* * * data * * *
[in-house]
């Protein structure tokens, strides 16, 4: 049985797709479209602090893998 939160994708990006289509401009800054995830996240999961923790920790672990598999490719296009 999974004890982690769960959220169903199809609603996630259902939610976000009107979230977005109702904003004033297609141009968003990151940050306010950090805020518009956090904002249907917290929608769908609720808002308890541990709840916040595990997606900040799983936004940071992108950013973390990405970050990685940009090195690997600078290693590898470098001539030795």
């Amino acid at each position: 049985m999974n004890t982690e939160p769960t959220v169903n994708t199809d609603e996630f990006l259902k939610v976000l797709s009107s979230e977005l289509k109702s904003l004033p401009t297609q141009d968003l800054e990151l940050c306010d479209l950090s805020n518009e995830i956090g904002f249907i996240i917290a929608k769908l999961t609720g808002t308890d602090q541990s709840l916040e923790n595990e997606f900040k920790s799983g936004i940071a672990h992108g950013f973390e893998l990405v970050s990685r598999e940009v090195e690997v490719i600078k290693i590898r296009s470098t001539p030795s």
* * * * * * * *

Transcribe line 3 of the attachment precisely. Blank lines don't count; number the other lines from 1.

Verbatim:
């Amino acid at each position: 049985m999974n004890t982690e939160p769960t959220v169903n994708t199809d609603e996630f990006l259902k939610v976000l797709s009107s979230e977005l289509k109702s904003l004033p401009t297609q141009d968003l800054e990151l940050c306010d479209l950090s805020n518009e995830i956090g904002f249907i996240i917290a929608k769908l999961t609720g808002t308890d602090q541990s709840l916040e923790n595990e997606f900040k920790s799983g936004i940071a672990h992108g950013f973390e893998l990405v970050s990685r598999e940009v090195e690997v490719i600078k290693i590898r296009s470098t001539p030795s």